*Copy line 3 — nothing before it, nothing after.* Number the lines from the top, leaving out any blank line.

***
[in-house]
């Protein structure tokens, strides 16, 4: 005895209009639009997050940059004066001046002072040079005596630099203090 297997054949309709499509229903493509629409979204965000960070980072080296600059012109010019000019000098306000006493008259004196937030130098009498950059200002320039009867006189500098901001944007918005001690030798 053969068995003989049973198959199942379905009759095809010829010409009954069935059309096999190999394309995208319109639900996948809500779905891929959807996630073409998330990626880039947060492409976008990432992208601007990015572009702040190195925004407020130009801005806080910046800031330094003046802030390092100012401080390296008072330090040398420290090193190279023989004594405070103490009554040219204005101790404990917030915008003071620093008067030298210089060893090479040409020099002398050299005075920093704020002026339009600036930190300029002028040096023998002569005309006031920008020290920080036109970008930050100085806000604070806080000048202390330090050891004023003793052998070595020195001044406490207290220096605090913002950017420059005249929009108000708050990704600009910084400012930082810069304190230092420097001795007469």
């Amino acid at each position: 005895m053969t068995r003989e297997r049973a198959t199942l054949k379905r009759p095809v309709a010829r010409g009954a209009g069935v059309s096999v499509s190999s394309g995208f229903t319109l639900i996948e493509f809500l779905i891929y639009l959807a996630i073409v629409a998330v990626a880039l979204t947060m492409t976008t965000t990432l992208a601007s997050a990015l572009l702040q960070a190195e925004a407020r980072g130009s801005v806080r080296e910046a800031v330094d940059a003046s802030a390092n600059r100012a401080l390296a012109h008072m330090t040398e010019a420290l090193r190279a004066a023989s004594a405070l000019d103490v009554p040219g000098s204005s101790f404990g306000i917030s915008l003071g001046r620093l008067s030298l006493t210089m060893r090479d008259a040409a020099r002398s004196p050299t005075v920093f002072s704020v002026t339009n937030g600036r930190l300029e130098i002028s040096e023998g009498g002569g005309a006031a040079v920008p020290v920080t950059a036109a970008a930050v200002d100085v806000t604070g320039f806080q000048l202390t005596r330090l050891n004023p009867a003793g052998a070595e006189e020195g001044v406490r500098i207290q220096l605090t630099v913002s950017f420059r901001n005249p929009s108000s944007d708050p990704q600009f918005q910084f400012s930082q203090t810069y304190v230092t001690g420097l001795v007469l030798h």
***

């Amino acid at each position: 005895m053969t068995r003989e297997r049973a198959t199942l054949k379905r009759p095809v309709a010829r010409g009954a209009g069935v059309s096999v499509s190999s394309g995208f229903t319109l639900i996948e493509f809500l779905i891929y639009l959807a996630i073409v629409a998330v990626a880039l979204t947060m492409t976008t965000t990432l992208a601007s997050a990015l572009l702040q960070a190195e925004a407020r980072g130009s801005v806080r080296e910046a800031v330094d940059a003046s802030a390092n600059r100012a401080l390296a012109h008072m330090t040398e010019a420290l090193r190279a004066a023989s004594a405070l000019d103490v009554p040219g000098s204005s101790f404990g306000i917030s915008l003071g001046r620093l008067s030298l006493t210089m060893r090479d008259a040409a020099r002398s004196p050299t005075v920093f002072s704020v002026t339009n937030g600036r930190l300029e130098i002028s040096e023998g009498g002569g005309a006031a040079v920008p020290v920080t950059a036109a970008a930050v200002d100085v806000t604070g320039f806080q000048l202390t005596r330090l050891n004023p009867a003793g052998a070595e006189e020195g001044v406490r500098i207290q220096l605090t630099v913002s950017f420059r901001n005249p929009s108000s944007d708050p990704q600009f918005q910084f400012s930082q203090t810069y304190v230092t001690g420097l001795v007469l030798h």